AP U.S.

Minnesota officer who fatally shot Daunte Wright freed

SHAKOPEE, Minn. (AP) — Kim Potter, the former Minnesota police officer who said she mistook her gun for a Taser when she shot and killed Daunte Wright in 2021, was released from prison early Monday.

The Minnesota Department of Corrections said Potter was released at about 4 a.m. “out of an abundance of caution” for Potter’s safety. The department confirmed Friday she would be released Monday from the Minnesota Correctional Facility in Shakopee, but declined to say what time due to security concerns.

Potter, a white former officer for the Brooklyn Center Police Department in suburban Minneapolis, fatally shot Wright, who was Black, during a traffic stop in April 2021. The shooting happened during the trial of Derek Chauvin, the officer who killed George Floyd, and Wright’s death set off several days of protests.

She was convicted of second-degree manslaughter and given a two-year sentence. Under Minnesota law, those sent to prison typically serve two-thirds of their sentence behind bars and the remaining time on supervised release. In Potter’s case, she served 16 months of her two-year sentence behind bars, said Department of Corrections spokesman Andy Skoogman.

Skoogman said Potter will be on supervised release until Dec. 21, and she will live in Wisconsin during that time.

Potter, now 50, appeared much thinner in a new photo released last week by the Department of Corrections. Her attorney, Earl Gray, said Friday he had “no idea” why her appearance had changed.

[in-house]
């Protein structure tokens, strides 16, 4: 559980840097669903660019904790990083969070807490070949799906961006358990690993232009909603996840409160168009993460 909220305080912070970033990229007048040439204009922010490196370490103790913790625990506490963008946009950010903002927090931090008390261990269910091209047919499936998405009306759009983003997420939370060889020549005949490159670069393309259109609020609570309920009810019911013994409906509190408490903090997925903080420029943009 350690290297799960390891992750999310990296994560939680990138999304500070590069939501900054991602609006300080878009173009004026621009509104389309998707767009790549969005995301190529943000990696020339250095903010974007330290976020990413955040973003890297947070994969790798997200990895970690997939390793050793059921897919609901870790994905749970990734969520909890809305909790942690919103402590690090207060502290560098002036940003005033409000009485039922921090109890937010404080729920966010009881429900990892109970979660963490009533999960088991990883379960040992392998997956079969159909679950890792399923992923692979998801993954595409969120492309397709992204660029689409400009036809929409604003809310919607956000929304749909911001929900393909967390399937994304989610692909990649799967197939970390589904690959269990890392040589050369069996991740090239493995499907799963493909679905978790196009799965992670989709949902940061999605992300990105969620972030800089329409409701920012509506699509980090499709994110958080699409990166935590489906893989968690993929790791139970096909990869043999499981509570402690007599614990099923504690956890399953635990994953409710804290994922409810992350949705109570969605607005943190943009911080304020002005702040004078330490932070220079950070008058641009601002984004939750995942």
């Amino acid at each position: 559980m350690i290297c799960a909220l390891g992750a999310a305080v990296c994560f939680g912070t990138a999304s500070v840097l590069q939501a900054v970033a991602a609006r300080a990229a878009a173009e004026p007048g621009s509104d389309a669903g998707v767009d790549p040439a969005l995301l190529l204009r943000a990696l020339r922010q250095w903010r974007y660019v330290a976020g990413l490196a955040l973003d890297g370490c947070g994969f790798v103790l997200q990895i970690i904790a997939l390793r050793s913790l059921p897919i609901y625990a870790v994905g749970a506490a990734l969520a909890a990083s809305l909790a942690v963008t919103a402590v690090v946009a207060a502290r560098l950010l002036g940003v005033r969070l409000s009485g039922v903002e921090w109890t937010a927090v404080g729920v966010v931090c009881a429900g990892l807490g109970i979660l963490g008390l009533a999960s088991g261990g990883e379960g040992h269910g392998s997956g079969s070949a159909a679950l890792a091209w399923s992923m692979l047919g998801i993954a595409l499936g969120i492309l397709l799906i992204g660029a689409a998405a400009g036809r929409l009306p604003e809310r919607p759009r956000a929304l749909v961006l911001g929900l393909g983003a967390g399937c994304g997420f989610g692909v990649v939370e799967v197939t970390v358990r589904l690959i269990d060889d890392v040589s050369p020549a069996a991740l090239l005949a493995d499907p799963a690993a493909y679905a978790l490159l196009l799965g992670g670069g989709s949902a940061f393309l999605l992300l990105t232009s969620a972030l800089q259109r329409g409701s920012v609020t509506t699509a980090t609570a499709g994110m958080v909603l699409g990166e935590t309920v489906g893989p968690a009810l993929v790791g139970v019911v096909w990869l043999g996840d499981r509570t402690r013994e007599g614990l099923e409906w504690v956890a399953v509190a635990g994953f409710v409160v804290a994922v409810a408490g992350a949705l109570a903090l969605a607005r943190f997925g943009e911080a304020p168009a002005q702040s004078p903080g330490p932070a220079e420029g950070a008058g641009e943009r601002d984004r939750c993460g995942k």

Potter’s two-year sentence from Judge Regina Chu drew strong criticism from Wright’s family and their attorney, civil rights lawyer Ben Crump. The state attorney general’s office had sought a sentence recommended by state guidelines of just over seven years in prison.

Wright’s mother, Katie Wright, said after the sentencing that Potter “murdered my son,” adding: “Today the justice system murdered him all over again.”

Defense attorneys argued at the sentencing hearing that Potter deserved leniency because Wright was trying to drive away and Potter had the right to defend herself. Chu said at the time that the case was not the same as other high-profile killings, including Floyd’s death, which resulted in a 22 1/2-year sentence for Chauvin.

“This is a cop who made a tragic mistake,” she said of Potter.

Wright, a 20-year-old father, was killed on April 11, 2021, after Brooklyn Center officers pulled him over for having expired license tags and an air freshener hanging from his rearview mirror. Officers discovered he had a warrant for a misdemeanor weapons possession charge and he was shot during a struggle as officers tried to arrest him.

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Potter said she thought she was holding her Taser at the time, not her gun. She is heard on video yelling “Taser” several times just before she fires her pistol as Wright tried to drive away.

Potter, a 26-year police veteran, apologized to Wright’s family at the sentencing hearing and spoke directly to his mother: “Katie, I understand a mother’s love. I’m sorry I broke your heart … my heart is broken and devastated for all of you.”

Civil rights advocates say laws against hanging objects from rearview mirrors have been used as a pretext for stopping Black motorists.

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